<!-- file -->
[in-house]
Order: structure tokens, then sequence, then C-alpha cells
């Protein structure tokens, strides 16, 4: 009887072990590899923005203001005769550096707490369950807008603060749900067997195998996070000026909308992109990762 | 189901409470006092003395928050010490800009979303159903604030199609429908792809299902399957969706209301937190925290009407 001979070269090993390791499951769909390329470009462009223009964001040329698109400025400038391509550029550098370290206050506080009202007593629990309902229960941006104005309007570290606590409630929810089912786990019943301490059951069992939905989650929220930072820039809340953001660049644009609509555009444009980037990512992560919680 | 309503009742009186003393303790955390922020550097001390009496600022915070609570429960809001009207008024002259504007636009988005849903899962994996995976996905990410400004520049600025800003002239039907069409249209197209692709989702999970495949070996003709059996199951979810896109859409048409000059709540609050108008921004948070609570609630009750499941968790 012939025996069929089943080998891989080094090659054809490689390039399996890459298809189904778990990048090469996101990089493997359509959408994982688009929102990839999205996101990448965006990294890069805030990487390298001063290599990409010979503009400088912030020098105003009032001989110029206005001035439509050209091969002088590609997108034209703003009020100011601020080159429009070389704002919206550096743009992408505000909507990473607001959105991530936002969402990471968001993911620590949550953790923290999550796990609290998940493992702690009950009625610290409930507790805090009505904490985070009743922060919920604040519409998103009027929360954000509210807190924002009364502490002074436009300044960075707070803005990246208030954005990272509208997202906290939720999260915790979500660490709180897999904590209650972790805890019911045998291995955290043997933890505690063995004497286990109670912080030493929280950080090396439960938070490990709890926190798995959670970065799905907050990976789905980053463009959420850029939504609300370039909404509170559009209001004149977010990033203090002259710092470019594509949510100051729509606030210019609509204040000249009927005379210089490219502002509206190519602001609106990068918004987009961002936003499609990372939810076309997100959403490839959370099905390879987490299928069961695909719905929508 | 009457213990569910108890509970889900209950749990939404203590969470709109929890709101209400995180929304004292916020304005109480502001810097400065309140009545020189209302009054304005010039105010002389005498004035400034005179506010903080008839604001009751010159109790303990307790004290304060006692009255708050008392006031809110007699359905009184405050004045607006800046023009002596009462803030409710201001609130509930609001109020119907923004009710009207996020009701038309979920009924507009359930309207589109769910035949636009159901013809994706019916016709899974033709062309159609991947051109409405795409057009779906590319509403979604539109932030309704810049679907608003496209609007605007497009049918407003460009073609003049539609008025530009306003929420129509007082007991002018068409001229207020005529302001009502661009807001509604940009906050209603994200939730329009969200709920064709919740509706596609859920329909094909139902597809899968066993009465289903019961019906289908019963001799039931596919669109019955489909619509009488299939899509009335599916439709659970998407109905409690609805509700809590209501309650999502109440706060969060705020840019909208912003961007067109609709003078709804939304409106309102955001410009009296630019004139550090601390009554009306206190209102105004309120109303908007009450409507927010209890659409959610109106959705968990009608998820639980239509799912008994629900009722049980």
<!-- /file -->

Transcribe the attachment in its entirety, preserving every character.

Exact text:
[in-house]
Order: structure tokens, then sequence, then C-alpha cells
């Protein structure tokens, strides 16, 4: 009887072990590899923005203001005769550096707490369950807008603060749900067997195998996070000026909308992109990762 | 189901409470006092003395928050010490800009979303159903604030199609429908792809299902399957969706209301937190925290009407 001979070269090993390791499951769909390329470009462009223009964001040329698109400025400038391509550029550098370290206050506080009202007593629990309902229960941006104005309007570290606590409630929810089912786990019943301490059951069992939905989650929220930072820039809340953001660049644009609509555009444009980037990512992560919680 | 309503009742009186003393303790955390922020550097001390009496600022915070609570429960809001009207008024002259504007636009988005849903899962994996995976996905990410400004520049600025800003002239039907069409249209197209692709989702999970495949070996003709059996199951979810896109859409048409000059709540609050108008921004948070609570609630009750499941968790 012939025996069929089943080998891989080094090659054809490689390039399996890459298809189904778990990048090469996101990089493997359509959408994982688009929102990839999205996101990448965006990294890069805030990487390298001063290599990409010979503009400088912030020098105003009032001989110029206005001035439509050209091969002088590609997108034209703003009020100011601020080159429009070389704002919206550096743009992408505000909507990473607001959105991530936002969402990471968001993911620590949550953790923290999550796990609290998940493992702690009950009625610290409930507790805090009505904490985070009743922060919920604040519409998103009027929360954000509210807190924002009364502490002074436009300044960075707070803005990246208030954005990272509208997202906290939720999260915790979500660490709180897999904590209650972790805890019911045998291995955290043997933890505690063995004497286990109670912080030493929280950080090396439960938070490990709890926190798995959670970065799905907050990976789905980053463009959420850029939504609300370039909404509170559009209001004149977010990033203090002259710092470019594509949510100051729509606030210019609509204040000249009927005379210089490219502002509206190519602001609106990068918004987009961002936003499609990372939810076309997100959403490839959370099905390879987490299928069961695909719905929508 | 009457213990569910108890509970889900209950749990939404203590969470709109929890709101209400995180929304004292916020304005109480502001810097400065309140009545020189209302009054304005010039105010002389005498004035400034005179506010903080008839604001009751010159109790303990307790004290304060006692009255708050008392006031809110007699359905009184405050004045607006800046023009002596009462803030409710201001609130509930609001109020119907923004009710009207996020009701038309979920009924507009359930309207589109769910035949636009159901013809994706019916016709899974033709062309159609991947051109409405795409057009779906590319509403979604539109932030309704810049679907608003496209609007605007497009049918407003460009073609003049539609008025530009306003929420129509007082007991002018068409001229207020005529302001009502661009807001509604940009906050209603994200939730329009969200709920064709919740509706596609859920329909094909139902597809899968066993009465289903019961019906289908019963001799039931596919669109019955489909619509009488299939899509009335599916439709659970998407109905409690609805509700809590209501309650999502109440706060969060705020840019909208912003961007067109609709003078709804939304409106309102955001410009009296630019004139550090601390009554009306206190209102105004309120109303908007009450409507927010209890659409959610109106959705968990009608998820639980239509799912008994629900009722049980």